by John D. Mayer ‧ RELEASE DATE: Feb. 18, 2014
Those looking to win friends and influence people should turn to Dale Carnegie and his cheerful disciples. Mayer confines...
There is more to brainpower than IQ, writes Mayer (Psychology/Univ. of New Hampshire; Personality: A Systems Approach, 2006, etc.) in this astute exploration of a different form of intelligence: the ability to understand the personalities of other human beings as well as our own.
The “grand theorists” of the mind (Sigmund Freud, Carl Jung, Alfred Adler, Henry Murray and Harry Stack Sullivan) delivered vivid insights from philosophy, literature, biology and their own observations, but it was only when subsequent generations of psychologists examined what people—not just a few patients—actually do that they discovered which insights made sense. Mayer fills his book with ingenious studies of how people judge others. We routinely decode faces, interpret motives and traits, and use these to guide our behavior. Successful judges of personal intelligence enjoy better relationships and more success in life. Poor judges are worried, manipulative, insecure and generally disagreeable. Essential to personal intelligence is the ability to know thyself, a preoccupation of philosophers since the dawn of history. Everyone, the author included, urges us to look inward, but good research reveals that introspection has its limits. It’s accurate for emotions (“I’m angry”) but less so for abilities (“I’m smart”). Perhaps too much self-knowledge depends on what others think of us: our reputations. This is no small matter since misinterpreting one’s own traits leads to mistakes in evaluating others’. “My wish,” writes the author, “is that you will feel enriched by seeing how we all use personal intelligence to reason about ourselves and others, and that you will come to appreciate this set of abilities in a new way.”Those looking to win friends and influence people should turn to Dale Carnegie and his cheerful disciples. Mayer confines himself to invariably stimulating insights backed by solid scientific research, so readers looking to understand the human condition will certainly enjoy this book.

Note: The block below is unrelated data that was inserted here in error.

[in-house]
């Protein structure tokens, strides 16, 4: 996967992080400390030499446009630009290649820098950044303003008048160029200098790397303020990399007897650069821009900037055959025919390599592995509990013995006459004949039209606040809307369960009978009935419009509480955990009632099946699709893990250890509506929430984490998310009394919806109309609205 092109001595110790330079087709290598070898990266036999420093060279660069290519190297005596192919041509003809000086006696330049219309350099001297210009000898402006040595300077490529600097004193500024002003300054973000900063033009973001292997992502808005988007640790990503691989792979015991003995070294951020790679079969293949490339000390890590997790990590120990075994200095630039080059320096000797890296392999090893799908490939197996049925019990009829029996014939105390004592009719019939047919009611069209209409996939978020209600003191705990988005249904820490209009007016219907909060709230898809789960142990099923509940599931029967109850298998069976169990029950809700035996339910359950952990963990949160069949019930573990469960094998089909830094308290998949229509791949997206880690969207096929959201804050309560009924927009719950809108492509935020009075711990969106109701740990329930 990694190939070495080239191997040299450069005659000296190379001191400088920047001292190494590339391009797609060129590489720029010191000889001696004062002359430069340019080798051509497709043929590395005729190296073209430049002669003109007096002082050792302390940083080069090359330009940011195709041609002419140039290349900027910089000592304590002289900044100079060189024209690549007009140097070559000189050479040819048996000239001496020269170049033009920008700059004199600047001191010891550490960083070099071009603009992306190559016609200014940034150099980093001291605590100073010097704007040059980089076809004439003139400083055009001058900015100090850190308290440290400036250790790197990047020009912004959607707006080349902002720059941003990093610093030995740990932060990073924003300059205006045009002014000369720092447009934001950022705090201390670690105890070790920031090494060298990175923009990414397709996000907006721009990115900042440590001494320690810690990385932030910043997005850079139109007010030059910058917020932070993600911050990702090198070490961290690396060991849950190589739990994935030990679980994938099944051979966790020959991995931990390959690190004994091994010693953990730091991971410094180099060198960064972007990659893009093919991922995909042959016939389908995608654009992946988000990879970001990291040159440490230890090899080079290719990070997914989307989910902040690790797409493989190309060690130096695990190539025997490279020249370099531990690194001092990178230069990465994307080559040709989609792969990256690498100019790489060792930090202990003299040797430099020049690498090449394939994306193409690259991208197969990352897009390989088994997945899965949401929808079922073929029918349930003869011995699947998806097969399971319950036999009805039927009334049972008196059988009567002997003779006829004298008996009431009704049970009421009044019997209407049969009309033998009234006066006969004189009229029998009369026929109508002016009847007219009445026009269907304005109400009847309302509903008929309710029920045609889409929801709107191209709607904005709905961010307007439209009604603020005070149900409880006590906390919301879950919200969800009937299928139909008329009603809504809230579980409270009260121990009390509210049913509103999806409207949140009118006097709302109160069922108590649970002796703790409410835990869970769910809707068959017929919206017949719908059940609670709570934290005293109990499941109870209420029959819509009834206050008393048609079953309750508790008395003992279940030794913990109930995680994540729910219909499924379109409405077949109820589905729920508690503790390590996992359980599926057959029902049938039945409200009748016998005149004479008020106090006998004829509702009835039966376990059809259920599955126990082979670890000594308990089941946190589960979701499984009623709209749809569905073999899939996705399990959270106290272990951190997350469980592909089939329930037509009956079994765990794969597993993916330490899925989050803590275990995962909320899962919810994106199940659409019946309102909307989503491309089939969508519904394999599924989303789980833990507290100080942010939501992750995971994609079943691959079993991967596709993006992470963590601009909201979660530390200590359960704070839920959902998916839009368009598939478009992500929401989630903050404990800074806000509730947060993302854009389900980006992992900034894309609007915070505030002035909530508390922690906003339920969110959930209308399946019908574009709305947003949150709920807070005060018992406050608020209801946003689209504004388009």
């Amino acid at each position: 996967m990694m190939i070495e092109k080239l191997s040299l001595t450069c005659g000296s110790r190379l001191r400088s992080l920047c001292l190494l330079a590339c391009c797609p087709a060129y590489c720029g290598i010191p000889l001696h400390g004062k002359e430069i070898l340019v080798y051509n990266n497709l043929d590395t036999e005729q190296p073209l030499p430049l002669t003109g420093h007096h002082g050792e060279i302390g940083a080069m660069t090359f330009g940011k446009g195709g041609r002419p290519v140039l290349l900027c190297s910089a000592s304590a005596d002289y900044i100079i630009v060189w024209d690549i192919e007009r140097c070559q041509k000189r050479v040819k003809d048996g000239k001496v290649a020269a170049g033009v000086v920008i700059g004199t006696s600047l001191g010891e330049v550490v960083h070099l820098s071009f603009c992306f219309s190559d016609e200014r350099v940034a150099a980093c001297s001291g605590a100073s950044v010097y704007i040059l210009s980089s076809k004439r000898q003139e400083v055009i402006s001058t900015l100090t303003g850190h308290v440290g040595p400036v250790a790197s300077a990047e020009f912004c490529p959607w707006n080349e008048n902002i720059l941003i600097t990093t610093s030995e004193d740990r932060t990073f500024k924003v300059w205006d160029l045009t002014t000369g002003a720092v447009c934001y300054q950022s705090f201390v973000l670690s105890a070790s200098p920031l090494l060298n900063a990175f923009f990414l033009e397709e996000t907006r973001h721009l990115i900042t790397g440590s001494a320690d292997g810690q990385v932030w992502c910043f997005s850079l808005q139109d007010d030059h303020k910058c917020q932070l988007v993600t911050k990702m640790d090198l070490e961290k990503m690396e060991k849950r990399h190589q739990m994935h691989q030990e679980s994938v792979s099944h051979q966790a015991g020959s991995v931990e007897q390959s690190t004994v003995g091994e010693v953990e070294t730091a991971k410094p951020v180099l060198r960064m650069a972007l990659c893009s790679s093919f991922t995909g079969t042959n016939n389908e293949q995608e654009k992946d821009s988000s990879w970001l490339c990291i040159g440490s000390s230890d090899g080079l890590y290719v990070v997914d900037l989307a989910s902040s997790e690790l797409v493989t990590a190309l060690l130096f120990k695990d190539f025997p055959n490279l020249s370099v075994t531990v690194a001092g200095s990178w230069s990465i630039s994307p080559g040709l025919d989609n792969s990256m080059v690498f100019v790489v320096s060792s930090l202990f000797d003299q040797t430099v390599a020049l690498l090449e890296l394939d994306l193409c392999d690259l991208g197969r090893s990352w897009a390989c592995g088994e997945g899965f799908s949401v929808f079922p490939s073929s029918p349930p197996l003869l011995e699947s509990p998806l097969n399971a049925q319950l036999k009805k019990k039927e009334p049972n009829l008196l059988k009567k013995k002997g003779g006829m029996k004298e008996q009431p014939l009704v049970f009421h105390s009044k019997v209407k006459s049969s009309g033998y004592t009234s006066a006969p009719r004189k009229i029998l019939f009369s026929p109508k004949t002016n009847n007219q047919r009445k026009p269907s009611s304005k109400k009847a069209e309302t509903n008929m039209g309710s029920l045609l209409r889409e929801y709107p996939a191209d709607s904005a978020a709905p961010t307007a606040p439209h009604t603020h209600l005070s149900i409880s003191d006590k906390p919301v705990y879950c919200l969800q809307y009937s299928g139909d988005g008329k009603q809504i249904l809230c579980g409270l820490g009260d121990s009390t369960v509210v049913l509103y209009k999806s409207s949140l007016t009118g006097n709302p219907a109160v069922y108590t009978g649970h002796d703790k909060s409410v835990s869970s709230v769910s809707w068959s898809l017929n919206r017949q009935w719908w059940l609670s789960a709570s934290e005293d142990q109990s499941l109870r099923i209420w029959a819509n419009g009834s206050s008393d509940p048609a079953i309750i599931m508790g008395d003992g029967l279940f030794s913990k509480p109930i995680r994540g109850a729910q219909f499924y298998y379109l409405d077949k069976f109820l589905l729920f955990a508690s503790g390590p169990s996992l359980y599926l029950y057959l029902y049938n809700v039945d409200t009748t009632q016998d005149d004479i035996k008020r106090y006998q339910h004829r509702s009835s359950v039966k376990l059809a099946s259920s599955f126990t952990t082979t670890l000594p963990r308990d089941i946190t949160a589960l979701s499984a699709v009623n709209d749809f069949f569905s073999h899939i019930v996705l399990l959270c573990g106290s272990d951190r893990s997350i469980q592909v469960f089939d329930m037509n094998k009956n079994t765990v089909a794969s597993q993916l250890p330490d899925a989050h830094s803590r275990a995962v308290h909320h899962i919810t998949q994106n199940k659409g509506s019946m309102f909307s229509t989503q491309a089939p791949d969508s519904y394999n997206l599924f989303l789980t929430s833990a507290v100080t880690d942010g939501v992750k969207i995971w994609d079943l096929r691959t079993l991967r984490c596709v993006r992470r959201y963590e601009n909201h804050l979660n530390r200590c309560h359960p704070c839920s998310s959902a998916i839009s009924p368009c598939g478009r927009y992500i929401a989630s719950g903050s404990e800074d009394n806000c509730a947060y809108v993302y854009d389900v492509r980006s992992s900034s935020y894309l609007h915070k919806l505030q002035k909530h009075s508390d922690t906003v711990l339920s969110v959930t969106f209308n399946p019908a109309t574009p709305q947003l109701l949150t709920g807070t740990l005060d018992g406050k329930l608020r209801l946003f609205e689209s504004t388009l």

Pub Date: Feb. 18, 2014
Page Count: 288
Publisher: Scientific American/Farrar, Straus and Giroux
Review Posted Online: Dec. 14, 2013
Kirkus Reviews Issue: Jan. 1, 2014
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by Daniel Kahneman ‧ RELEASE DATE: Nov. 1, 2011
Striking research showing the immense complexity of ordinary thought and revealing the identities of the gatekeepers in our...
A psychologist and Nobel Prize winner summarizes and synthesizes the recent decades of research on intuition and systematic thinking.
The author of several scholarly texts, Kahneman (Emeritus Psychology and Public Affairs/Princeton Univ.) now offers general readers not just the findings of psychological research but also a better understanding of how research questions arise and how scholars systematically frame and answer them. He begins with the distinction between System 1 and System 2 mental operations, the former referring to quick, automatic thought, the latter to more effortful, overt thinking. We rely heavily, writes, on System 1, resorting to the higher-energy System 2 only when we need or want to. Kahneman continually refers to System 2 as “lazy”: We don’t want to think rigorously about something. The author then explores the nuances of our two-system minds, showing how they perform in various situations. Psychological experiments have repeatedly revealed that our intuitions are generally wrong, that our assessments are based on biases and that our System 1 hates doubt and despises ambiguity. Kahneman largely avoids jargon; when he does use some (“heuristics,” for example), he argues that such terms really ought to join our everyday vocabulary. He reviews many fundamental concepts in psychology and statistics (regression to the mean, the narrative fallacy, the optimistic bias), showing how they relate to his overall concerns about how we think and why we make the decisions that we do. Some of the later chapters (dealing with risk-taking and statistics and probabilities) are denser than others (some readers may resent such demands on System 2!), but the passages that deal with the economic and political implications of the research are gripping.Striking research showing the immense complexity of ordinary thought and revealing the identities of the gatekeepers in our minds.